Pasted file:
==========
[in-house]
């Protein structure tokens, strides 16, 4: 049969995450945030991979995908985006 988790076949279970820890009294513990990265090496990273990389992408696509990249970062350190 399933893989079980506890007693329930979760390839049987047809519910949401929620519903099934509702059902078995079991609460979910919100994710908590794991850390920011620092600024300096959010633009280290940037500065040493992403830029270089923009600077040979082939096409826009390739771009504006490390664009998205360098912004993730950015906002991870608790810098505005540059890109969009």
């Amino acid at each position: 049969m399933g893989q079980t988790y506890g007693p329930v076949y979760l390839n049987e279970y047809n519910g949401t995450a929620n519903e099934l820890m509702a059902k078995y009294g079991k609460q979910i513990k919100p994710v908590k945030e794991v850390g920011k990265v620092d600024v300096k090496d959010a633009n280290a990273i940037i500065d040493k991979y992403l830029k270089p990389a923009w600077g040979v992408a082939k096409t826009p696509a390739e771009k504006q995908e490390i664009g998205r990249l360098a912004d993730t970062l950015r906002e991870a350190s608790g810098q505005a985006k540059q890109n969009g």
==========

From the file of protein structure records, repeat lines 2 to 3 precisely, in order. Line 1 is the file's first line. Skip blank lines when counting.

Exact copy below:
């Protein structure tokens, strides 16, 4: 049969995450945030991979995908985006 988790076949279970820890009294513990990265090496990273990389992408696509990249970062350190 399933893989079980506890007693329930979760390839049987047809519910949401929620519903099934509702059902078995079991609460979910919100994710908590794991850390920011620092600024300096959010633009280290940037500065040493992403830029270089923009600077040979082939096409826009390739771009504006490390664009998205360098912004993730950015906002991870608790810098505005540059890109969009």
């Amino acid at each position: 049969m399933g893989q079980t988790y506890g007693p329930v076949y979760l390839n049987e279970y047809n519910g949401t995450a929620n519903e099934l820890m509702a059902k078995y009294g079991k609460q979910i513990k919100p994710v908590k945030e794991v850390g920011k990265v620092d600024v300096k090496d959010a633009n280290a990273i940037i500065d040493k991979y992403l830029k270089p990389a923009w600077g040979v992408a082939k096409t826009p696509a390739e771009k504006q995908e490390i664009g998205r990249l360098a912004d993730t970062l950015r906002e991870a350190s608790g810098q505005a985006k540059q890109n969009g």